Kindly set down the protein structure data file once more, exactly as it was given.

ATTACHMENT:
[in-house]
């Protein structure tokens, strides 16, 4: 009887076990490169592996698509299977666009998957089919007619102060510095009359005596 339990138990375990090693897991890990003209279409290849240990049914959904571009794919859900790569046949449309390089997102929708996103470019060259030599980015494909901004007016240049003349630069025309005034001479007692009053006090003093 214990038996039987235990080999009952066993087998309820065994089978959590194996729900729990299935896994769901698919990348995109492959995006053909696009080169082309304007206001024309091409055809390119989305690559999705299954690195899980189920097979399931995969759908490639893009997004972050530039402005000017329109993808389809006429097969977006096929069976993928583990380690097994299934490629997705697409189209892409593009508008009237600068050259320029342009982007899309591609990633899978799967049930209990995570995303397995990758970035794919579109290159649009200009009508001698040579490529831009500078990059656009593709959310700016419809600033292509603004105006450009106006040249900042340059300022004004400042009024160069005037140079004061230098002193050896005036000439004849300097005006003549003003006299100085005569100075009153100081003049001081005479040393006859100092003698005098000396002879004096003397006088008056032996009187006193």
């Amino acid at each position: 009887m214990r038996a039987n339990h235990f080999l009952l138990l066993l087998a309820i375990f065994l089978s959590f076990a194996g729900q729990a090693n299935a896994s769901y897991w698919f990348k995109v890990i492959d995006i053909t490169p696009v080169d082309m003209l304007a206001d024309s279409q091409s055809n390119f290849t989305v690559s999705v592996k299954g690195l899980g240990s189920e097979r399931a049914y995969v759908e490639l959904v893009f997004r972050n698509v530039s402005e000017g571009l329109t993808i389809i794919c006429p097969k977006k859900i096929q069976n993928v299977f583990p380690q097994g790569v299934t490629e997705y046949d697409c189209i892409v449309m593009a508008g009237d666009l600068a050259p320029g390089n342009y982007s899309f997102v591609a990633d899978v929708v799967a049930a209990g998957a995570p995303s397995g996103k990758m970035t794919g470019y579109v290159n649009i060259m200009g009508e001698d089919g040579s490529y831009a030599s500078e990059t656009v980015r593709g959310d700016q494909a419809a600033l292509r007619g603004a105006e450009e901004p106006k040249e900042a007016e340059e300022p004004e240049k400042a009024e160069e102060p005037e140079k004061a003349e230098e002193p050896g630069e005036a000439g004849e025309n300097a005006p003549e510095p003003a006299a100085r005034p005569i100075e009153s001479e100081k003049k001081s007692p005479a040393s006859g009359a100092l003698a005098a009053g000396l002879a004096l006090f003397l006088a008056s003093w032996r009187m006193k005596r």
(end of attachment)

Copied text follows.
[in-house]
């Protein structure tokens, strides 16, 4: 009887076990490169592996698509299977666009998957089919007619102060510095009359005596 339990138990375990090693897991890990003209279409290849240990049914959904571009794919859900790569046949449309390089997102929708996103470019060259030599980015494909901004007016240049003349630069025309005034001479007692009053006090003093 214990038996039987235990080999009952066993087998309820065994089978959590194996729900729990299935896994769901698919990348995109492959995006053909696009080169082309304007206001024309091409055809390119989305690559999705299954690195899980189920097979399931995969759908490639893009997004972050530039402005000017329109993808389809006429097969977006096929069976993928583990380690097994299934490629997705697409189209892409593009508008009237600068050259320029342009982007899309591609990633899978799967049930209990995570995303397995990758970035794919579109290159649009200009009508001698040579490529831009500078990059656009593709959310700016419809600033292509603004105006450009106006040249900042340059300022004004400042009024160069005037140079004061230098002193050896005036000439004849300097005006003549003003006299100085005569100075009153100081003049001081005479040393006859100092003698005098000396002879004096003397006088008056032996009187006193």
């Amino acid at each position: 009887m214990r038996a039987n339990h235990f080999l009952l138990l066993l087998a309820i375990f065994l089978s959590f076990a194996g729900q729990a090693n299935a896994s769901y897991w698919f990348k995109v890990i492959d995006i053909t490169p696009v080169d082309m003209l304007a206001d024309s279409q091409s055809n390119f290849t989305v690559s999705v592996k299954g690195l899980g240990s189920e097979r399931a049914y995969v759908e490639l959904v893009f997004r972050n698509v530039s402005e000017g571009l329109t993808i389809i794919c006429p097969k977006k859900i096929q069976n993928v299977f583990p380690q097994g790569v299934t490629e997705y046949d697409c189209i892409v449309m593009a508008g009237d666009l600068a050259p320029g390089n342009y982007s899309f997102v591609a990633d899978v929708v799967a049930a209990g998957a995570p995303s397995g996103k990758m970035t794919g470019y579109v290159n649009i060259m200009g009508e001698d089919g040579s490529y831009a030599s500078e990059t656009v980015r593709g959310d700016q494909a419809a600033l292509r007619g603004a105006e450009e901004p106006k040249e900042a007016e340059e300022p004004e240049k400042a009024e160069e102060p005037e140079k004061a003349e230098e002193p050896g630069e005036a000439g004849e025309n300097a005006p003549e510095p003003a006299a100085r005034p005569i100075e009153s001479e100081k003049k001081s007692p005479a040393s006859g009359a100092l003698a005098a009053g000396l002879a004096l006090f003397l006088a008056s003093w032996r009187m006193k005596r």